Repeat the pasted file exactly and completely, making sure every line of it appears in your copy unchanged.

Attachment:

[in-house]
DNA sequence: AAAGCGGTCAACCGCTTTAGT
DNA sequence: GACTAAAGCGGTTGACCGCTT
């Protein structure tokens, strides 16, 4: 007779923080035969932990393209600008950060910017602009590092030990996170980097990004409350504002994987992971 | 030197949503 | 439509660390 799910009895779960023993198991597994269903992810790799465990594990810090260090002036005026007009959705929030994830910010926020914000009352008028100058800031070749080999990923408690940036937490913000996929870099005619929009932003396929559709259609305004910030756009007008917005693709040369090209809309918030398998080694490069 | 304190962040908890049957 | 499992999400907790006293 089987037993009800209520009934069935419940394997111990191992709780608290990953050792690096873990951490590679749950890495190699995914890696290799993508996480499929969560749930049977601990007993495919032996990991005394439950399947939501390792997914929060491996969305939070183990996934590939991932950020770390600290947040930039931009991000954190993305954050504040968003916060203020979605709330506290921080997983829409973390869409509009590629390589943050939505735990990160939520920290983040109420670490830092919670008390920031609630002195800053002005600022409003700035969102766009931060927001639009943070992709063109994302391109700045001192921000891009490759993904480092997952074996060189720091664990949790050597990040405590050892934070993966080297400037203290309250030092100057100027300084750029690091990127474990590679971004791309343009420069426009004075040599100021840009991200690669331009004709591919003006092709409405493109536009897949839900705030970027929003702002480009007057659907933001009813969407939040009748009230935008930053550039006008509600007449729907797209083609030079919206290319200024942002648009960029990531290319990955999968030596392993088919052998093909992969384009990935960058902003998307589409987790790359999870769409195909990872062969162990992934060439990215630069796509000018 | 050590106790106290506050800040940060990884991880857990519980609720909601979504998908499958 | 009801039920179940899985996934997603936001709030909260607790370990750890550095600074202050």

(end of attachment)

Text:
[in-house]
DNA sequence: AAAGCGGTCAACCGCTTTAGT
DNA sequence: GACTAAAGCGGTTGACCGCTT
């Protein structure tokens, strides 16, 4: 007779923080035969932990393209600008950060910017602009590092030990996170980097990004409350504002994987992971 | 030197949503 | 439509660390 799910009895779960023993198991597994269903992810790799465990594990810090260090002036005026007009959705929030994830910010926020914000009352008028100058800031070749080999990923408690940036937490913000996929870099005619929009932003396929559709259609305004910030756009007008917005693709040369090209809309918030398998080694490069 | 304190962040908890049957 | 499992999400907790006293 089987037993009800209520009934069935419940394997111990191992709780608290990953050792690096873990951490590679749950890495190699995914890696290799993508996480499929969560749930049977601990007993495919032996990991005394439950399947939501390792997914929060491996969305939070183990996934590939991932950020770390600290947040930039931009991000954190993305954050504040968003916060203020979605709330506290921080997983829409973390869409509009590629390589943050939505735990990160939520920290983040109420670490830092919670008390920031609630002195800053002005600022409003700035969102766009931060927001639009943070992709063109994302391109700045001192921000891009490759993904480092997952074996060189720091664990949790050597990040405590050892934070993966080297400037203290309250030092100057100027300084750029690091990127474990590679971004791309343009420069426009004075040599100021840009991200690669331009004709591919003006092709409405493109536009897949839900705030970027929003702002480009007057659907933001009813969407939040009748009230935008930053550039006008509600007449729907797209083609030079919206290319200024942002648009960029990531290319990955999968030596392993088919052998093909992969384009990935960058902003998307589409987790790359999870769409195909990872062969162990992934060439990215630069796509000018 | 050590106790106290506050800040940060990884991880857990519980609720909601979504998908499958 | 009801039920179940899985996934997603936001709030909260607790370990750890550095600074202050």